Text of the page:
Wednesday, December 19, 2012

Just six words, and I had already fallen in love with foreign languages.

Kiah, Yui, Akane and cherry blossom time
Every teacher has students who just do everything you could hope for. I'm not talking about just those who become language teachers (would I wish that on them?) I'm talking about those who clearly love the language, and all it can bring them, who catch on, get the bug, persist, pursue it and use it in all sorts of professional or personal paths. Chelsea is one, now working for a development agency. Kiah now living in Japan is another, a language addict who studied both Indonesian and Japanese to advanced levels, worked and struggled in poverty as a student, got herself to both countries. And like me, it puzzles and concerns her that Australians in their droves turn off and turn away from study of other languages. Read Kiah's blog post in Japanese if you can (google translate does a hopeless job on rendering it in English. See, we need humans to learn each other's languages.) Kiah has translated it into English for us.

Australia's Big Problem. Recently I haven’t written a blog, so I thought I would write a blog about a topic that’s important to me today.
Recently I have been emailing my Indonesian professor from when I was a university student about ‘the importance of studying foreign languages.’ The number of students in Australia studying foreign languages is decreasing rapidly. There are too few language teachers, and interest in foreign languages is also being lost.
‘Why should I study foreign languages? Everyone should just speak English!’ I have met many Australians who ask these questions.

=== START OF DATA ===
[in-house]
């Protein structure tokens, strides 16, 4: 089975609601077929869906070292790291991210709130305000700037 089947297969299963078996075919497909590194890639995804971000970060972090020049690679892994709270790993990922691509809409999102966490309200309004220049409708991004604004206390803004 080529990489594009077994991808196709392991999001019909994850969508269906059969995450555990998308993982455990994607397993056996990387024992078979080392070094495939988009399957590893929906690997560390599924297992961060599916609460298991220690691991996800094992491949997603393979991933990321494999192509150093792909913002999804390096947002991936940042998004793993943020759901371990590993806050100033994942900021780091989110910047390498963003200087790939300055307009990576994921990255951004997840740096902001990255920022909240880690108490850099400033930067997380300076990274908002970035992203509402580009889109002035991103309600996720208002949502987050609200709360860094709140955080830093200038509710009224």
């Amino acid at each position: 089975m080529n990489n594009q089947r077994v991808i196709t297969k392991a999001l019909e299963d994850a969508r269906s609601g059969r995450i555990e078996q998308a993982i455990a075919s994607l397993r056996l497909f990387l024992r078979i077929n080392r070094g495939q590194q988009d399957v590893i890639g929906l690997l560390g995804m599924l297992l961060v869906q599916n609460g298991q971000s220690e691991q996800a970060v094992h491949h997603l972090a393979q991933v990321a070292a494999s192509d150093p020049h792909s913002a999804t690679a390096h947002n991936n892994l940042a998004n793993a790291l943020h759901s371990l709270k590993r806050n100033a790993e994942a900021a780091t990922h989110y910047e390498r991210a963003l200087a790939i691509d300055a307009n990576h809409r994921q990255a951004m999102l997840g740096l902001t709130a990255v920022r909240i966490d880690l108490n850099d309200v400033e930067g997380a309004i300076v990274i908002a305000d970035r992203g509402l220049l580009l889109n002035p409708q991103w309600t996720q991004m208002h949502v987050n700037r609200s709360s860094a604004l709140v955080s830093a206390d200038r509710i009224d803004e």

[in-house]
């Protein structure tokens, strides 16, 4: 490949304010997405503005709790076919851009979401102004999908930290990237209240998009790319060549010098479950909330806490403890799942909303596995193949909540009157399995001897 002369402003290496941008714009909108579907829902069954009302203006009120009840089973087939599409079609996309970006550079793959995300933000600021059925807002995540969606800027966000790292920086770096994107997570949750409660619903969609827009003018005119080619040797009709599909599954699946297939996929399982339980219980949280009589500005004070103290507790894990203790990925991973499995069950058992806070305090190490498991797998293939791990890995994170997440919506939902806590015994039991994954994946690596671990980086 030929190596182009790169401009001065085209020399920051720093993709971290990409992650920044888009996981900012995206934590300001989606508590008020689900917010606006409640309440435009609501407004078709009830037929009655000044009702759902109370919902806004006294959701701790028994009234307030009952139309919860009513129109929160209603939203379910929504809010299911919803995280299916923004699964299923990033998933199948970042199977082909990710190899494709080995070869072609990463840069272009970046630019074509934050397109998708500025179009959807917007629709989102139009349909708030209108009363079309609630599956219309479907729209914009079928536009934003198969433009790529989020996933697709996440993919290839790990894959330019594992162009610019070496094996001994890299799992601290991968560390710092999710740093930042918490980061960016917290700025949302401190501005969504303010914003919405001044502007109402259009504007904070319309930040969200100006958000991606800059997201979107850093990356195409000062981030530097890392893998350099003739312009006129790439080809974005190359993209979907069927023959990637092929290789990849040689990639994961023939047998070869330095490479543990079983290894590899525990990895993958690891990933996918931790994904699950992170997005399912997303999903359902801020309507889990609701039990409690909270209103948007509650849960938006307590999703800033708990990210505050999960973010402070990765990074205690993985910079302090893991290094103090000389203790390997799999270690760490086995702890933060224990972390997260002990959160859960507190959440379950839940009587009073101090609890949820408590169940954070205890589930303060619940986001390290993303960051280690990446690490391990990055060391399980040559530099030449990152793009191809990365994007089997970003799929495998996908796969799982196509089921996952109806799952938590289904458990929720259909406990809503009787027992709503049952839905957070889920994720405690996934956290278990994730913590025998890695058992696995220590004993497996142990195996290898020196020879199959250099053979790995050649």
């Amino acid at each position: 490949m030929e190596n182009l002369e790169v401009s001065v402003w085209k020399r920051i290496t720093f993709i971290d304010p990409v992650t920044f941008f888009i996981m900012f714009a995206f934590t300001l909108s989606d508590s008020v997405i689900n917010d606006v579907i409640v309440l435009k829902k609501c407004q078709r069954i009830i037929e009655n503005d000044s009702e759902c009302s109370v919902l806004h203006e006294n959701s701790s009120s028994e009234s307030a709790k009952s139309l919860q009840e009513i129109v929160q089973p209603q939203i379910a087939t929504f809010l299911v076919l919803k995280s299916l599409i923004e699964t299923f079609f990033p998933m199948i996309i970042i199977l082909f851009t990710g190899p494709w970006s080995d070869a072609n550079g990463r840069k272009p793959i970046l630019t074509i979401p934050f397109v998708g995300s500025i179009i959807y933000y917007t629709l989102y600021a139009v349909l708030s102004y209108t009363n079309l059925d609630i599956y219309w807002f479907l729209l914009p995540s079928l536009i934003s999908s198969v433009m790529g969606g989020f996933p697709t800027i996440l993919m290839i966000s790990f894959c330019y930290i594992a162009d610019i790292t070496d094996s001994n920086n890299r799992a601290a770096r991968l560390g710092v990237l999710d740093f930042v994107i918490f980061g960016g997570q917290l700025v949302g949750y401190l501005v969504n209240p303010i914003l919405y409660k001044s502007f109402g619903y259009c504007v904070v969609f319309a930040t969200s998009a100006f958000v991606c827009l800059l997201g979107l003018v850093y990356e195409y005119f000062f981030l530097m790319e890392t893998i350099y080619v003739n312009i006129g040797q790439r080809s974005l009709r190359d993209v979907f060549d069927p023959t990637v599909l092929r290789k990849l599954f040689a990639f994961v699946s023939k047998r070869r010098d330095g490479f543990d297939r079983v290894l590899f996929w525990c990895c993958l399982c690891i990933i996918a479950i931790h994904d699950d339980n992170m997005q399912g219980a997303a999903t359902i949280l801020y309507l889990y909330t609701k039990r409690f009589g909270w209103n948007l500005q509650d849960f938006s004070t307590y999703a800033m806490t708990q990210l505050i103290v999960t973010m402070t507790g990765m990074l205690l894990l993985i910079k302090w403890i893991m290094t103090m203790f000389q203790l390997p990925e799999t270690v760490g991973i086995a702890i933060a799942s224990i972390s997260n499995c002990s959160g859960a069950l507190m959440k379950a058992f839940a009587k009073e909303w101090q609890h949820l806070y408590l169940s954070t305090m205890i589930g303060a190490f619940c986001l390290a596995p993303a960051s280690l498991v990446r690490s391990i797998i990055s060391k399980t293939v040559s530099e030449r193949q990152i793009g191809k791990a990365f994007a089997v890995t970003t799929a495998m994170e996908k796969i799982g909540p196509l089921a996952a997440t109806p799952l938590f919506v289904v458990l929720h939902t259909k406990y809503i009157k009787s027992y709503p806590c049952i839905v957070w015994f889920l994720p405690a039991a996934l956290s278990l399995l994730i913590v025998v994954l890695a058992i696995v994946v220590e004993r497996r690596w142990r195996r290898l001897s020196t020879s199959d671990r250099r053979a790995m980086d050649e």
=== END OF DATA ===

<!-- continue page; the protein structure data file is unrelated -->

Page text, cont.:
Why has this type of thinking sprung up? Is it because Australia is separated from other countries? Is it because English is the easiest language to learn? (This is definitely untrue. People who think this have clearly never studied English as a second language.) Why is the study of foreign languages so hated?
When I was in primary school (year 4 I believe) I first experienced studying a foreign language. At my primary school, students had to study Indonesian from year 4 to year 7. The first thing I learnt was:

Siapa nama Anda?
Nama saya Haruko.

(What is your name?
My name is Haruko)
Just six words, and I had already fallen in love with foreign languages. The reason why was because, by using completely different words, I could still express the same meaning. To a fourth grade me, that was cool!
From that day till now, I still love studying foreign languages. When I started high school, I continued studying Indonesian but I started wanting to learn another language. At my school library I found a Japanese textbook and started teaching myself. Studying Japanese was fun, so when I started university I made Japanese and Indonesian my majors. Thanks to studying foreign languages, when I was in university, I was able to do student exchanges to universities in both Japan and Indonesia.